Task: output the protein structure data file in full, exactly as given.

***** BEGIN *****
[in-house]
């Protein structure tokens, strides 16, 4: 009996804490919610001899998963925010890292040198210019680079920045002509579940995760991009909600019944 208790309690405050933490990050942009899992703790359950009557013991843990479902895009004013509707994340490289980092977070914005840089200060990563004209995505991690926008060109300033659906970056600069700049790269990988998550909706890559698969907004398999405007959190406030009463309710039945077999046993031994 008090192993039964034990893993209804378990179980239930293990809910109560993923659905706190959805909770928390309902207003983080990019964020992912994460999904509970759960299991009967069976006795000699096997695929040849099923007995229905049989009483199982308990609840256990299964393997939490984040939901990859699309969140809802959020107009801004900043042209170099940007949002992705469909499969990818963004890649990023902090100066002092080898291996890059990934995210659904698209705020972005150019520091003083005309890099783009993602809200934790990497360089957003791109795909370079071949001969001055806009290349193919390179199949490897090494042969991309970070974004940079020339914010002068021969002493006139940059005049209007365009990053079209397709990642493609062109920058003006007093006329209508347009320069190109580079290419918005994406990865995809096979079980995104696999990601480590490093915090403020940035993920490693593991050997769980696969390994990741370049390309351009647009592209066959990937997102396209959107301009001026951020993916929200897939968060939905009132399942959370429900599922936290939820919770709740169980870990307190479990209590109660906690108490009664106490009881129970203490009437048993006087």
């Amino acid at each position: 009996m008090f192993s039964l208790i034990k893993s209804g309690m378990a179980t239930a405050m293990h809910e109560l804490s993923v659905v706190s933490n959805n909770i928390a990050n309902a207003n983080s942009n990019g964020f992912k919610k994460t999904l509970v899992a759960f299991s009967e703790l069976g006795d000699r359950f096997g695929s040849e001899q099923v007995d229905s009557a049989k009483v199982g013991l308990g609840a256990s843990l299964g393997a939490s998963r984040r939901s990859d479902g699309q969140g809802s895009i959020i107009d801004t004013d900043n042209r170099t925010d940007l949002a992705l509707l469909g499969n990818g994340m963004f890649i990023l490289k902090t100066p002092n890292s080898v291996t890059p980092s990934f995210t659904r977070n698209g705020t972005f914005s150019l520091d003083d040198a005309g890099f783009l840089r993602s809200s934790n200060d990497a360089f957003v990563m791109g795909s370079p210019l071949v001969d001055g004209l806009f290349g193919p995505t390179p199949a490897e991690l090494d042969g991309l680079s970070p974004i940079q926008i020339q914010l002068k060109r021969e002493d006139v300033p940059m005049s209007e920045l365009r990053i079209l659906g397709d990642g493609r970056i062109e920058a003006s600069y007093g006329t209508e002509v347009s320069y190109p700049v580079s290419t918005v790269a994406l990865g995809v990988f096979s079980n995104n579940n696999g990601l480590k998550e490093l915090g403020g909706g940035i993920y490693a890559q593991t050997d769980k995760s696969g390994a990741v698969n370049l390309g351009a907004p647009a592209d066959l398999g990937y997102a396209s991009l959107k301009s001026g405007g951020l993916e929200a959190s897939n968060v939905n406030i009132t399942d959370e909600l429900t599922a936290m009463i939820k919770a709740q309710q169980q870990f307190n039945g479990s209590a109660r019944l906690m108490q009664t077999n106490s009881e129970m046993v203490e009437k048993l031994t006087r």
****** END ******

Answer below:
[in-house]
């Protein structure tokens, strides 16, 4: 009996804490919610001899998963925010890292040198210019680079920045002509579940995760991009909600019944 208790309690405050933490990050942009899992703790359950009557013991843990479902895009004013509707994340490289980092977070914005840089200060990563004209995505991690926008060109300033659906970056600069700049790269990988998550909706890559698969907004398999405007959190406030009463309710039945077999046993031994 008090192993039964034990893993209804378990179980239930293990809910109560993923659905706190959805909770928390309902207003983080990019964020992912994460999904509970759960299991009967069976006795000699096997695929040849099923007995229905049989009483199982308990609840256990299964393997939490984040939901990859699309969140809802959020107009801004900043042209170099940007949002992705469909499969990818963004890649990023902090100066002092080898291996890059990934995210659904698209705020972005150019520091003083005309890099783009993602809200934790990497360089957003791109795909370079071949001969001055806009290349193919390179199949490897090494042969991309970070974004940079020339914010002068021969002493006139940059005049209007365009990053079209397709990642493609062109920058003006007093006329209508347009320069190109580079290419918005994406990865995809096979079980995104696999990601480590490093915090403020940035993920490693593991050997769980696969390994990741370049390309351009647009592209066959990937997102396209959107301009001026951020993916929200897939968060939905009132399942959370429900599922936290939820919770709740169980870990307190479990209590109660906690108490009664106490009881129970203490009437048993006087």
């Amino acid at each position: 009996m008090f192993s039964l208790i034990k893993s209804g309690m378990a179980t239930a405050m293990h809910e109560l804490s993923v659905v706190s933490n959805n909770i928390a990050n309902a207003n983080s942009n990019g964020f992912k919610k994460t999904l509970v899992a759960f299991s009967e703790l069976g006795d000699r359950f096997g695929s040849e001899q099923v007995d229905s009557a049989k009483v199982g013991l308990g609840a256990s843990l299964g393997a939490s998963r984040r939901s990859d479902g699309q969140g809802s895009i959020i107009d801004t004013d900043n042209r170099t925010d940007l949002a992705l509707l469909g499969n990818g994340m963004f890649i990023l490289k902090t100066p002092n890292s080898v291996t890059p980092s990934f995210t659904r977070n698209g705020t972005f914005s150019l520091d003083d040198a005309g890099f783009l840089r993602s809200s934790n200060d990497a360089f957003v990563m791109g795909s370079p210019l071949v001969d001055g004209l806009f290349g193919p995505t390179p199949a490897e991690l090494d042969g991309l680079s970070p974004i940079q926008i020339q914010l002068k060109r021969e002493d006139v300033p940059m005049s209007e920045l365009r990053i079209l659906g397709d990642g493609r970056i062109e920058a003006s600069y007093g006329t209508e002509v347009s320069y190109p700049v580079s290419t918005v790269a994406l990865g995809v990988f096979s079980n995104n579940n696999g990601l480590k998550e490093l915090g403020g909706g940035i993920y490693a890559q593991t050997d769980k995760s696969g390994a990741v698969n370049l390309g351009a907004p647009a592209d066959l398999g990937y997102a396209s991009l959107k301009s001026g405007g951020l993916e929200a959190s897939n968060v939905n406030i009132t399942d959370e909600l429900t599922a936290m009463i939820k919770a709740q309710q169980q870990f307190n039945g479990s209590a109660r019944l906690m108490q009664t077999n106490s009881e129970m046993v203490e009437k048993l031994t006087r």